Five Things To Know Now

Here are five interesting articles to look at this weekend.

1. Copyright Fair Use Gets a Boost. Last Friday, the federal district court in Nevada held that the non-profit organization Center for Intercultural Organizing’s posting of a copyrighted news article was a non-infringing fair use. The well-reasoned opinion sets a powerful precedent for fair use and against copyright trolling. http://www.eff.org/deeplinks/2011/04/righthaven-v-cio-it-s-hard-out-here-troll

2. Proper Authentication of Social Media “Evidence” Used at Trial. The Maryland Court of Appeals in the case of Griffin v. State examined a relatively new social media legal issue: determining the appropriate way to authenticate at trial electronically stored information printed from a social networking site. http://www.marylandinjurylawyerblog.com/2011/04/the_maryland_court_of_appeals_2.html

3. Commercial Privacy Bill of Rights Act of 2011 Does Not Spell Do Not Track. Although the proposed law requires disclosure of “clear, concise and timely notice” of a company’s privacy policies and practices regarding the collection, use and distribution of personally identifiable information, the bill does not include specific authorization for a do-not-track mechanism. http://www.itbusinessedge.com/cm/blogs/bentley/senators-formally-introduce-online-privacy-bill/?cs=46477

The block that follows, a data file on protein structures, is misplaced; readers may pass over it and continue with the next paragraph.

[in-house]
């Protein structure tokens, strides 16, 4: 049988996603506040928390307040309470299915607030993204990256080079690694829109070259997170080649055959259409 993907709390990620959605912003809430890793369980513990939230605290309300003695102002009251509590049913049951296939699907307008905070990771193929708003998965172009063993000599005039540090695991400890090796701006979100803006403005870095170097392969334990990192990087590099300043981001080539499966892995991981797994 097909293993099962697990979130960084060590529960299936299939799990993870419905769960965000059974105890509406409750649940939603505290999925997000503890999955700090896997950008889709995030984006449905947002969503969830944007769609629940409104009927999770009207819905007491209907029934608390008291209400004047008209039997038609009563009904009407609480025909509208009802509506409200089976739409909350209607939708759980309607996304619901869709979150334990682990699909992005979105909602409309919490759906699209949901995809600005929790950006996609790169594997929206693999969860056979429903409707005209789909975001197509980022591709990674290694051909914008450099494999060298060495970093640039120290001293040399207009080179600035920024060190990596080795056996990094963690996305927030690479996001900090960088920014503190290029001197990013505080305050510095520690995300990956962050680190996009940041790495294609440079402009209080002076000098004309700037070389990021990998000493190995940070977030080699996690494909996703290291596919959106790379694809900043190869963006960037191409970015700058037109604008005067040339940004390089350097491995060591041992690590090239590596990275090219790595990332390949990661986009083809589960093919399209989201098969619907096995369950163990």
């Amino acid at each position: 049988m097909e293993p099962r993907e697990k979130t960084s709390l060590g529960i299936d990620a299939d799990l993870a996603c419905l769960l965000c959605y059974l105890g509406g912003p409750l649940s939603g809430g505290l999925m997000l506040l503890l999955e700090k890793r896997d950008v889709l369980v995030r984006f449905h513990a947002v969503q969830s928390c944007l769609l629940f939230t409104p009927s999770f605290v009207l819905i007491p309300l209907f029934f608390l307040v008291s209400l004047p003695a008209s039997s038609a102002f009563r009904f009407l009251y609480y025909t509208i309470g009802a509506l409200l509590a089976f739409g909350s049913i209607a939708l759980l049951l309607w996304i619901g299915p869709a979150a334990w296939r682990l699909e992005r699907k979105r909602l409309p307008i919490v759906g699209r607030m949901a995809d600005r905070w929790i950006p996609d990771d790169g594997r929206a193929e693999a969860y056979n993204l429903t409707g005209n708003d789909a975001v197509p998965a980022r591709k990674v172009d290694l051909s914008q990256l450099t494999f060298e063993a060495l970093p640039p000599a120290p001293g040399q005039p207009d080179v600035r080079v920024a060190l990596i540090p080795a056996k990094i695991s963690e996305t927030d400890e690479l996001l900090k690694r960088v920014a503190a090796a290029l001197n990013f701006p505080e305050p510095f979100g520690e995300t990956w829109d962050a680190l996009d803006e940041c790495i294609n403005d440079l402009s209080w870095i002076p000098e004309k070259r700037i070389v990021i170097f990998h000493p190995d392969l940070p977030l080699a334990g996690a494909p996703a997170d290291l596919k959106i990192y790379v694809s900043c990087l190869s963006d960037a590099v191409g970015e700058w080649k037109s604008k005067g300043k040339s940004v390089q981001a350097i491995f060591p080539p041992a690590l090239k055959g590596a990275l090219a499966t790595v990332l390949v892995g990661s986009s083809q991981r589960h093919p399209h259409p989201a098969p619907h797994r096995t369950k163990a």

4. Is Your Web Site Eligible For Trade Dress Protection? While Copyright law protects certain original expression from unauthorized copying, Trade dress law protects commercial use of certain distinct features in connection with a product or service. When consumers associate such “look & feel” features with a product or service, trade dress protection exists. Protection has been extended to the packaging of a product, the décor of restaurant, the design of magazine covers, and even kiosk displays.

In Conference Archives v. Sound Images, 2010 WL 1626072 (W.D. Pa. Mar. 31, 2010), a federal district judge in the Western District of Pennsylvania suggested that under the concept of “look and feel,” trade dress law can reach beyond static elements on a website, such as photos, colors, borders, or frames, to include interactive elements and/or the overall mood, style, or impression of the site since a graphical user interface promotes the intuitive use of the website.” Conference Archives, 2010 WL 1626072 at *15.

5. Do We Need An Open Wireless Regime? See what the EFF has to say. http://www.eff.org/deeplinks/2011/04/open-wireless-movement

ABOUT THE AUTHOR

David M. Adler, Esq. is an attorney, author, educator, entrepreneur and founder of a boutique intellectual property law firm based in Chicago, Illinois. With over fourteen years of legal experience, Mr. Adler created the firm with a specific mission in mind: to provide businesses with a competitive advantage by enabling them to leverage their intangible assets and creative content in a way that drives innovation and increases the overall value of the business. Learn more about me HERE and HERE

David M. Adler, Esq. & Assoc.: Safeguarding Ideas, Relationships & Talent®

Advertisements

Leave a Reply

Fill in your details below or click an icon to log in:

WordPress.com Logo

You are commenting using your WordPress.com account. Log Out / Change )

Twitter picture

You are commenting using your Twitter account. Log Out / Change )

Facebook photo

You are commenting using your Facebook account. Log Out / Change )

Google+ photo

You are commenting using your Google+ account. Log Out / Change )

Connecting to %s